Ma Rainey’s Black Bottom: Netflix Film Review

Ma Rainey's Black Bottom

Like millions of others around the globe, I was shocked and upset about the death of Chadwick Boseman in August, and while seeing him on screen makes me sad because it reminds me he’s gone, I found some solace in the fact that he delivers an almighty final performance in Ma Rainey’s Black Bottom.

The film is set in a recording studio in Chicago on one hot and sweaty afternoon in 1927. Ma Rainey (Viola Davis), the fearless diva known as the Mother of the Blues, is running late and her band await her arrival in the rehearsal room where tensions arise between hot-headed trumpeter Levee (Boseman), bandleader Cutler (Colman Domingo), bassist Slow Drag (Michael Potts), and pianist Toledo (Glynn Turman). Levee ruffles feathers by flirting with Ma’s girlfriend and making his desire to play his own music and start his own band known.

I hadn’t done any reading up on this before I settled down to watch it and within 15-20 minutes it became immediately obvious that this was based on a play – one by August Wilson, I discovered later. A good chunk of the film is spent in the downstairs rehearsal room where the band spends more time bickering than rehearsing and then the action moves upstairs to the recording room once Ma eventually shows up. Levee has a huge amount of dialogue as he goes off on rants about various grievances and verbally spurs with the band about all sorts. It was interesting to a point but I was glad when Ma arrived to change up the dynamic.

The performances are the main draw here and I expect to see Boseman and Davis’ names come up during awards season. This is Davis like you’ve never seen her before. She is practically unrecognisable as Ma thanks to the weight she gained for the role, plus the heavy make-up and gold teeth she wears, and the fact she is drenched in sweat. Ma is fierce, determined, and refuses to make any compromises – things have to be exactly her way, much to the displeasure of her white manager Irvin (Jeremy Shamos) and producer Sturdyvant (Jonny Coyne). I considered her the lead since she’s the title character, but she’s surprisingly not in it as much as I expected.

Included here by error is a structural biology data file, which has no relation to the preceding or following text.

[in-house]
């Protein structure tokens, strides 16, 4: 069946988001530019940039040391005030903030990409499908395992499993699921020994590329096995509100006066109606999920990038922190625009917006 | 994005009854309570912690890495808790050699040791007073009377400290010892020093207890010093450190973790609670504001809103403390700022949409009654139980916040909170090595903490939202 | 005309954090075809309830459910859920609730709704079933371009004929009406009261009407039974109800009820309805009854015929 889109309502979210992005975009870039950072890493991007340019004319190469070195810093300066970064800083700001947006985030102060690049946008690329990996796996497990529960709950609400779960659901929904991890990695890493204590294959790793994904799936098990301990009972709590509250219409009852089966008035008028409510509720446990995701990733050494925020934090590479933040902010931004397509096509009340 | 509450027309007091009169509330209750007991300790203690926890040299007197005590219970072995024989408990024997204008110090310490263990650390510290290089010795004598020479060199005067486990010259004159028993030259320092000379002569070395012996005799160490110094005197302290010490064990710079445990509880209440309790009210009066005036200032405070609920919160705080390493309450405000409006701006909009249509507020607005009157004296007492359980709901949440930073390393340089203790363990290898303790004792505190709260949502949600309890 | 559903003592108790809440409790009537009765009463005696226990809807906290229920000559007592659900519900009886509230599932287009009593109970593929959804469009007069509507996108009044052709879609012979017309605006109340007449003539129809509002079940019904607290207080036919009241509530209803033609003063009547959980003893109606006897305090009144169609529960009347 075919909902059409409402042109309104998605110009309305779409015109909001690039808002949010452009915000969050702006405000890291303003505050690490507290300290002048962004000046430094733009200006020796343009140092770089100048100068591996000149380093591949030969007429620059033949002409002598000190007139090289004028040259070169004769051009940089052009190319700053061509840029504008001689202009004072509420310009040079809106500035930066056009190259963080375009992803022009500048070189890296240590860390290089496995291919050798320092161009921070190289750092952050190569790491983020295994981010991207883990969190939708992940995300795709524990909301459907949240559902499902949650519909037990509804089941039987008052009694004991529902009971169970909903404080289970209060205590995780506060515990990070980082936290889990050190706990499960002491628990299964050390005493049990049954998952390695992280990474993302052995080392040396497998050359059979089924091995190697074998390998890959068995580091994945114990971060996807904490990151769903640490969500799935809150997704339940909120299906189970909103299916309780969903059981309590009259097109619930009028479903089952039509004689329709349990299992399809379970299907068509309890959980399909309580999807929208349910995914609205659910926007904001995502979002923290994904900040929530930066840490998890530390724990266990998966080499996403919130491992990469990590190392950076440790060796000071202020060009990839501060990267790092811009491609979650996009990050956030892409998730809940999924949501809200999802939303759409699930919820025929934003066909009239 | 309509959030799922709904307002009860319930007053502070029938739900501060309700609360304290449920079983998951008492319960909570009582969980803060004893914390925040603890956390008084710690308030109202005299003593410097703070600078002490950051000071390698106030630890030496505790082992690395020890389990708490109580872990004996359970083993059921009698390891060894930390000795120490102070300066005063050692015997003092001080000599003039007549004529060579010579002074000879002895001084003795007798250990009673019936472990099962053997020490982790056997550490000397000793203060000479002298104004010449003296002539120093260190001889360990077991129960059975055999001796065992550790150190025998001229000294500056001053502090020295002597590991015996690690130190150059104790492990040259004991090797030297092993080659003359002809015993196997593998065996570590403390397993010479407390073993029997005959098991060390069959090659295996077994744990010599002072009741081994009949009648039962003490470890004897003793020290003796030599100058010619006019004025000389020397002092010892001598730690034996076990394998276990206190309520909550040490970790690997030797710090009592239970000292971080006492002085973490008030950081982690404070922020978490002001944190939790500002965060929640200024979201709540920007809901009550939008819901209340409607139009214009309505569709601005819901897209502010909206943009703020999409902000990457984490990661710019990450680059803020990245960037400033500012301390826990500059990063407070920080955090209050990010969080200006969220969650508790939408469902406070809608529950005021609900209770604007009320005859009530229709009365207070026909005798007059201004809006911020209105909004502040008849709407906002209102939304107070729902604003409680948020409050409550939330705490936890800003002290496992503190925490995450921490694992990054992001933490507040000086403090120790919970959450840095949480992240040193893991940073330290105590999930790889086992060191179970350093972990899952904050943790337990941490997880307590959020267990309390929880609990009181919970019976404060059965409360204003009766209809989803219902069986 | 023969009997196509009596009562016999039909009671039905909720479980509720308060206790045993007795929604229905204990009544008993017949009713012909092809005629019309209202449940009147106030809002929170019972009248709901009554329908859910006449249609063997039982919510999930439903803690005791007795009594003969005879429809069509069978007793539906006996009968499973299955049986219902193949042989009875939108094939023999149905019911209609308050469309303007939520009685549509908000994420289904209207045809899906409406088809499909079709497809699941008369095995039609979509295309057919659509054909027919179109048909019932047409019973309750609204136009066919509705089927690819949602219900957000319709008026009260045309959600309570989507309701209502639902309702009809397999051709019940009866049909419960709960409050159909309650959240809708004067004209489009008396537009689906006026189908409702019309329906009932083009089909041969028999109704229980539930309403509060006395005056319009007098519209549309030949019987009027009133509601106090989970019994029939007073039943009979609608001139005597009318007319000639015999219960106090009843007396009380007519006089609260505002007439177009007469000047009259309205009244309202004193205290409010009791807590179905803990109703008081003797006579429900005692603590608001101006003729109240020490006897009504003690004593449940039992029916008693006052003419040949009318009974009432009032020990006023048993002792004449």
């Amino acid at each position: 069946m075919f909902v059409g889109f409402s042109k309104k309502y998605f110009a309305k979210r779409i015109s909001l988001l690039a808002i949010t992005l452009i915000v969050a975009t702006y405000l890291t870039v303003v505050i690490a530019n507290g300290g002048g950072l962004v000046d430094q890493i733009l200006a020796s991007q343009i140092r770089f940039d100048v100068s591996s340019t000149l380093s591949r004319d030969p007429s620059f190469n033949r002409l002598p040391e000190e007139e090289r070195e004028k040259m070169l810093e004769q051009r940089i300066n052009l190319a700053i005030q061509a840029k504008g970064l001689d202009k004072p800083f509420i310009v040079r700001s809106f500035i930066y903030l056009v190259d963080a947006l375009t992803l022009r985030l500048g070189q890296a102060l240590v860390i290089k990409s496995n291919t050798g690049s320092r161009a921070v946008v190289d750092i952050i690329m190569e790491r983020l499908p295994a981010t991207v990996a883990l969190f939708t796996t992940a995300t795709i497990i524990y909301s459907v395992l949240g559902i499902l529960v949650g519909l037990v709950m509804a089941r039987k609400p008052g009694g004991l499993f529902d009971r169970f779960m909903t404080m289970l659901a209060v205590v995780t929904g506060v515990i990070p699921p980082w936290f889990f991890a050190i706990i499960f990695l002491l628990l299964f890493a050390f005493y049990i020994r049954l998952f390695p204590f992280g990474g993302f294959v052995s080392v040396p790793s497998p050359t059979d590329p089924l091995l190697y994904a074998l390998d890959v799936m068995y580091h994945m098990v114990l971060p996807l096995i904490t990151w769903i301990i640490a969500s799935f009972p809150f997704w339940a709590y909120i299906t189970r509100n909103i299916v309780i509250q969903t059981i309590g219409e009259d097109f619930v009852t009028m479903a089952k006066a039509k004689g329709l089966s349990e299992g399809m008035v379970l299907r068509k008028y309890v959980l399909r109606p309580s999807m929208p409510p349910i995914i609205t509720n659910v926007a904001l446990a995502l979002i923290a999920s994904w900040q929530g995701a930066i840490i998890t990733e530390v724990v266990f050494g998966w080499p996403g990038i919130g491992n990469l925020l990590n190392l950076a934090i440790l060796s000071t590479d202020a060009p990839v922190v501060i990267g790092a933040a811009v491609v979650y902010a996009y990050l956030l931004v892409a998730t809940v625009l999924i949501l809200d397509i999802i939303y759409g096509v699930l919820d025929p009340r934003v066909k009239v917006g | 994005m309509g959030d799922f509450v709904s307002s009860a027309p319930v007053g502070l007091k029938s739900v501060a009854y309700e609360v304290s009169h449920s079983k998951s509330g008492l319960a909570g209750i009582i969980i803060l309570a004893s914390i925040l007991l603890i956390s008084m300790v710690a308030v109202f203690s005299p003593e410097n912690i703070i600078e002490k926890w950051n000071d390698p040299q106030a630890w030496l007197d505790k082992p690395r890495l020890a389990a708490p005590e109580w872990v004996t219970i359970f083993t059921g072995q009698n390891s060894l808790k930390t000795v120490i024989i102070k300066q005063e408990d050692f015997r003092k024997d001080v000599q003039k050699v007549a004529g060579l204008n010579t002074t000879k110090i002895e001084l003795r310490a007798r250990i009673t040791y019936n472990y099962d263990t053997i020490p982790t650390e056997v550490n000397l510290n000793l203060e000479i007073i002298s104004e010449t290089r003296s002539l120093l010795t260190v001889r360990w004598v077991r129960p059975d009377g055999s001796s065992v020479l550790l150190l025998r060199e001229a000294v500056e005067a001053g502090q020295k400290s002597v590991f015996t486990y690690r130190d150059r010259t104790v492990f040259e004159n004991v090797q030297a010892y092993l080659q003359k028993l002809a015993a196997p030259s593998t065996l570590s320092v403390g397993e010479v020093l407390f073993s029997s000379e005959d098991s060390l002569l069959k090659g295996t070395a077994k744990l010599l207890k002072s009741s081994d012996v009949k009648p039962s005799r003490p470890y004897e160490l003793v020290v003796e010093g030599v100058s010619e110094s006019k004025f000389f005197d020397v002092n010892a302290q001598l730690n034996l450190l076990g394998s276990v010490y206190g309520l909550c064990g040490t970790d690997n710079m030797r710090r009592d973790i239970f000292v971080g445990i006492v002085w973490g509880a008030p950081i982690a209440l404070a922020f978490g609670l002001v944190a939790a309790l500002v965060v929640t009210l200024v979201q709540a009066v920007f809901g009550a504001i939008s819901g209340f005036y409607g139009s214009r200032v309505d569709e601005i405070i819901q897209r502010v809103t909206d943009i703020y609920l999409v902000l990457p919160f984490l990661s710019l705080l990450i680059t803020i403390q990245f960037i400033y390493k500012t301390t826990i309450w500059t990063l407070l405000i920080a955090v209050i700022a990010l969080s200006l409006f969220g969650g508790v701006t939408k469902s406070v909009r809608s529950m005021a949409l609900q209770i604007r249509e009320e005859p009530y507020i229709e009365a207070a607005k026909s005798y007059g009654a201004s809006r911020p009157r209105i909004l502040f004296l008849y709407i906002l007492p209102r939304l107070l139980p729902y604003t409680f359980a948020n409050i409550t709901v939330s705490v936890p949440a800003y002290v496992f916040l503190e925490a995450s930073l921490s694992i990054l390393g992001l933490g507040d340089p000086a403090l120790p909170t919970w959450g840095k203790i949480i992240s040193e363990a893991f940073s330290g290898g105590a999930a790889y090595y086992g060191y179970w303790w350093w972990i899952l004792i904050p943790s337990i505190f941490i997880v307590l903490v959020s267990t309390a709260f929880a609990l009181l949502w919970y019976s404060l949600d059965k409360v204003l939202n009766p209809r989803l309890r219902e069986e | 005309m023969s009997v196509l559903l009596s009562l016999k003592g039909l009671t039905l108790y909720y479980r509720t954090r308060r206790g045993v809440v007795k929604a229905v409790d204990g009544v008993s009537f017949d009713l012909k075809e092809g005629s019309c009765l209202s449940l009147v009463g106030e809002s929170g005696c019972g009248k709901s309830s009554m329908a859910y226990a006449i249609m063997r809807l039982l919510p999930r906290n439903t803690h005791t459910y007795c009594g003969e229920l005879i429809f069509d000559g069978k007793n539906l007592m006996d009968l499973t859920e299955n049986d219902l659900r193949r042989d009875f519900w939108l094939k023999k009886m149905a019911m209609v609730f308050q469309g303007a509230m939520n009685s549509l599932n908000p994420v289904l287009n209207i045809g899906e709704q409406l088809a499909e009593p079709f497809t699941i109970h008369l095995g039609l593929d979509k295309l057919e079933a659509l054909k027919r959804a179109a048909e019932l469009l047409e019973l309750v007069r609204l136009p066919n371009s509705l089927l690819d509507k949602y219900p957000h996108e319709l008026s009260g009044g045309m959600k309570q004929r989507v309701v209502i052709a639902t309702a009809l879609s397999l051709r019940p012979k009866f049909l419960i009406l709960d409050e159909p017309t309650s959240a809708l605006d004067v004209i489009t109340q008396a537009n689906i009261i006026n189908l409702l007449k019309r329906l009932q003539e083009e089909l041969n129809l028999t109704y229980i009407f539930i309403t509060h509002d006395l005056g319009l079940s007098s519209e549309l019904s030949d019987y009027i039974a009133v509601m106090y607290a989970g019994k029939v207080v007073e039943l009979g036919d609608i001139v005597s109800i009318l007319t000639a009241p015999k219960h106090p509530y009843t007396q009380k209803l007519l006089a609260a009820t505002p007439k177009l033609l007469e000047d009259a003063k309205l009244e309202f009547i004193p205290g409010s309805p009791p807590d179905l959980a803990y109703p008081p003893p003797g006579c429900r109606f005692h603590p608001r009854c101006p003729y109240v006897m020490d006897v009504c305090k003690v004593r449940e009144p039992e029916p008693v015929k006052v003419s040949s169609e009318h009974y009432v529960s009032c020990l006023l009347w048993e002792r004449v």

Knowing what we know about Boseman now, it’s truly incredible that he managed to pull off such a barnstorming performance in his last-ever film role. There is so much anger and rage in Levee from past trauma and it requires so much energy to go off his rants. He is a man on the edge and out of control and Boseman throws his all into the role. I’ll be amazed if he doesn’t get honoured posthumously for this.

Ma Rainey’s Black Bottom takes a while to get going but really hits its stride when Ma shows up – the recording scenes are a fascinating watch – and from there it builds to a shocking finale. Definitely worth checking out.

Streaming on Netflix from Friday 18th December

Rating: 4 out of 5.

Rachel Weisz, Timothee Chalamet & Letitia Wright at the 2019 BAFTAs: My pics

Tonight soooo many film stars hit the red carpet at the Royal Albert Hall in London for the annual BAFTAs. I was lucky to be on the red carpet and inside the winners’ press conference, and here are my pics.

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Widows: Film Review

I’m a big fan of Steve McQueen‘s previous films – like Hunger, Shame and 12 Years A Slave – so I was excited to see him take on more mainstream, blockbuster fare, and the incredible cast he recruited for Widows was another big plus. Thankfully, Widows is just what I hoped it would be – a thrilling heist drama.

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Top Films for November 2018

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Michelle Rodriguez and Daniel Kaluuya at the Widows LFF premiere

Tonight the 2018 London Film Festival kicked off with Widows, its opening night gala, and to celebrate, director Steve McQueen hit the red carpet in London’s Leicester Square with castmembers including Viola Davis, Michelle Rodriguez and Daniel Kaluuya.

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BAFTA 2017 winners’ conference: My pics

Tom Holland

Tom Holland

Tonight it was the BAFTAs and I was there, at the winners’ press conference which meant all the prize winners came down to chat to us and I took the opportunity to take plenty of pics of stars like Emma Stone, Tom Holland, Viola Davis and Dev Patel.

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fences

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20th

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Suicide Squad: Film Review

suicide2

I wasn’t keen on Suicide Squad when it was announced because it sounded awful but I was won over by the trailers and I eventually became excited for it. That was until the reviews came out and, although I tried to ignore them, it was impossible not to take note of the negativity and lower your expectations. But I just want to assure the fans that the film is not the travesty it has been made out to be – it is messy and extremely flawed, yes, but I enjoyed most of it.

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